Robert Jervis – Global Homework Experts


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Robert Jervis has contrasted two views of international relations. One is based on the notion of deterrence and explains that states must be strong in order to prevent wars. The other is based on the spiral model. It explains that being strong may be counter-productive, and identifies the ‘Security Dilemma’. The root of this dilemma is the following fact: actions one undertakes in order to defend oneself may appear aggressive and threatening to others, who may feel they have to respond with actions that they consider necessary for their defense, but which appear threatening to oneself, etc.. . It is possible for both sides in a conflict to have defensive aims, but to drive each other into ever more threatening responses so that the security of all is diminished.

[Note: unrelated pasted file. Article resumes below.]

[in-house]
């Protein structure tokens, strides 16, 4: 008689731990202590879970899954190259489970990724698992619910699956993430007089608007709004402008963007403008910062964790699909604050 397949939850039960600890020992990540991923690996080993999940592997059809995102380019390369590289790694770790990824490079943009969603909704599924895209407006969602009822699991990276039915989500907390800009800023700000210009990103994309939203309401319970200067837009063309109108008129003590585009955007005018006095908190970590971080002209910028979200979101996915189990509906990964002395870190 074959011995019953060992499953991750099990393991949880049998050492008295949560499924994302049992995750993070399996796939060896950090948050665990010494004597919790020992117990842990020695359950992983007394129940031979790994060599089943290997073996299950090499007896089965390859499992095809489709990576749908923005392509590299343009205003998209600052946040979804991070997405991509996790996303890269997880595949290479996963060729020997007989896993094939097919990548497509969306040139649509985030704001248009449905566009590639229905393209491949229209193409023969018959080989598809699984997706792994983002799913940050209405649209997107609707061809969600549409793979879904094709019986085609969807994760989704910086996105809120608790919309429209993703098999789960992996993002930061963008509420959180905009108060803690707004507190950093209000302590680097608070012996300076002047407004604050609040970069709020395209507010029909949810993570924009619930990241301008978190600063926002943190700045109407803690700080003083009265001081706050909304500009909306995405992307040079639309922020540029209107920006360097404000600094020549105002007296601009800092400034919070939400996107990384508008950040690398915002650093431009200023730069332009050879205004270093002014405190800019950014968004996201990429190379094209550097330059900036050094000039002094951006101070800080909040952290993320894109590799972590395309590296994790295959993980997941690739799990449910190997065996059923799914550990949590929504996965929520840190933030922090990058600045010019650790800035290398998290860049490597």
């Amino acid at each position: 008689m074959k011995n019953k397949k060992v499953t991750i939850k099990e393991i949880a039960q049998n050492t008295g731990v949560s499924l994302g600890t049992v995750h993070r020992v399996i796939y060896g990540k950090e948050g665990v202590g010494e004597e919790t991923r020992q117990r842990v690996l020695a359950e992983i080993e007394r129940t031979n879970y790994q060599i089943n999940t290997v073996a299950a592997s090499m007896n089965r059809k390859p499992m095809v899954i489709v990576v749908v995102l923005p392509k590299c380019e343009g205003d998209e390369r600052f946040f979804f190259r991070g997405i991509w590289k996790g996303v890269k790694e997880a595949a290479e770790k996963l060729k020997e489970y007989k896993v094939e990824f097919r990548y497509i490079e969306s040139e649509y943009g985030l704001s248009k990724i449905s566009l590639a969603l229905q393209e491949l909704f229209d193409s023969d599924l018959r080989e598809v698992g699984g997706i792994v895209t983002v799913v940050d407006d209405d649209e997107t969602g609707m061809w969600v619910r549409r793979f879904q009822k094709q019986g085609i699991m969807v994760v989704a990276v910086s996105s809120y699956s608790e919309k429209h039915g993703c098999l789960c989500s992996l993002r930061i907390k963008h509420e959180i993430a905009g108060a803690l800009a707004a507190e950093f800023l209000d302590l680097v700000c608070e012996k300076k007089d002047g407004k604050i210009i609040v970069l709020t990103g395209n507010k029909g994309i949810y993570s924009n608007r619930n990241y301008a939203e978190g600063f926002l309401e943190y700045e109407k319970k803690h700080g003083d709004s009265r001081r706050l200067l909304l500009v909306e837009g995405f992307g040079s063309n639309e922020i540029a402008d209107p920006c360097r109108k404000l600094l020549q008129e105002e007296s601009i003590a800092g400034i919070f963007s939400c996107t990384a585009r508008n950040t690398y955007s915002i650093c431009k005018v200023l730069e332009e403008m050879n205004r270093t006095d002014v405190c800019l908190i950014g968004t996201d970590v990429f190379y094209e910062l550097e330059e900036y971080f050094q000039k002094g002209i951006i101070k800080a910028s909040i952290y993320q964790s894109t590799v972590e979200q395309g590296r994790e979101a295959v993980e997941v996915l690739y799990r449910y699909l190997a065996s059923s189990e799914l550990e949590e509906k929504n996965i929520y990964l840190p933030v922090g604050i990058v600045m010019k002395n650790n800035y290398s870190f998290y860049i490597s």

It is natural to conclude from this analysis that everyone should make sure his defensive deployments and actions do not threaten others and do not appear to threaten others. For example, the search for non-provocative the defense has been prominent in the West European security debate for a number of years. Recently the Soviets have also started to characterize their security policy by the phrase ‘defensive-defense.’ But is it possible to have a the defensive posture that is effective yet non-provocative? Is it possible to have a defensive defense? One of our goals is to answer these questions. The security dilemma is especially important in the nuclear age. While preventing nuclear war is obviously a goal common to all, the nuclear forces of one may appear threatening to others, and may therefore drive the arms race and reduce crisis stability. As a result, it may even lead to an accidental or inadvertent nuclear war.


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